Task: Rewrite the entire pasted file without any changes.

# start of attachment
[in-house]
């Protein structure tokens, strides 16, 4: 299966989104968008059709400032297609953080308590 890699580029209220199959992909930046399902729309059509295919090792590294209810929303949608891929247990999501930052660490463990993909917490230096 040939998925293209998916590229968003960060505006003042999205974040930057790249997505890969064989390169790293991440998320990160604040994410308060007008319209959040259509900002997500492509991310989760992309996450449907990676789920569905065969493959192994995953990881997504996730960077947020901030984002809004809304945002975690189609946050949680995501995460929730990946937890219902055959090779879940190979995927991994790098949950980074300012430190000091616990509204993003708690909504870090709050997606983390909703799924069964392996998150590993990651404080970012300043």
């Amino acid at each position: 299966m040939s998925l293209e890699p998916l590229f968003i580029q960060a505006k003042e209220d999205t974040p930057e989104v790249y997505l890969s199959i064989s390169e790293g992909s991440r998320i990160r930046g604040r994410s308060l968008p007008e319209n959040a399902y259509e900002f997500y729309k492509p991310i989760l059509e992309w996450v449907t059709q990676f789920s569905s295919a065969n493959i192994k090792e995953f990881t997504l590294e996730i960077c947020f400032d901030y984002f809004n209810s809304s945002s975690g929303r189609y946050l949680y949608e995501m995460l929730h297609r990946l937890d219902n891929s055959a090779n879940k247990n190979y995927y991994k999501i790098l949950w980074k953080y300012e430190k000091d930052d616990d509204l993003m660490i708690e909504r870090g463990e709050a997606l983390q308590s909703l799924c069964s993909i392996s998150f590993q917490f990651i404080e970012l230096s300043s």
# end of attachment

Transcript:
[in-house]
């Protein structure tokens, strides 16, 4: 299966989104968008059709400032297609953080308590 890699580029209220199959992909930046399902729309059509295919090792590294209810929303949608891929247990999501930052660490463990993909917490230096 040939998925293209998916590229968003960060505006003042999205974040930057790249997505890969064989390169790293991440998320990160604040994410308060007008319209959040259509900002997500492509991310989760992309996450449907990676789920569905065969493959192994995953990881997504996730960077947020901030984002809004809304945002975690189609946050949680995501995460929730990946937890219902055959090779879940190979995927991994790098949950980074300012430190000091616990509204993003708690909504870090709050997606983390909703799924069964392996998150590993990651404080970012300043």
């Amino acid at each position: 299966m040939s998925l293209e890699p998916l590229f968003i580029q960060a505006k003042e209220d999205t974040p930057e989104v790249y997505l890969s199959i064989s390169e790293g992909s991440r998320i990160r930046g604040r994410s308060l968008p007008e319209n959040a399902y259509e900002f997500y729309k492509p991310i989760l059509e992309w996450v449907t059709q990676f789920s569905s295919a065969n493959i192994k090792e995953f990881t997504l590294e996730i960077c947020f400032d901030y984002f809004n209810s809304s945002s975690g929303r189609y946050l949680y949608e995501m995460l929730h297609r990946l937890d219902n891929s055959a090779n879940k247990n190979y995927y991994k999501i790098l949950w980074k953080y300012e430190k000091d930052d616990d509204l993003m660490i708690e909504r870090g463990e709050a997606l983390q308590s909703l799924c069964s993909i392996s998150f590993q917490f990651i404080e970012l230096s300043s």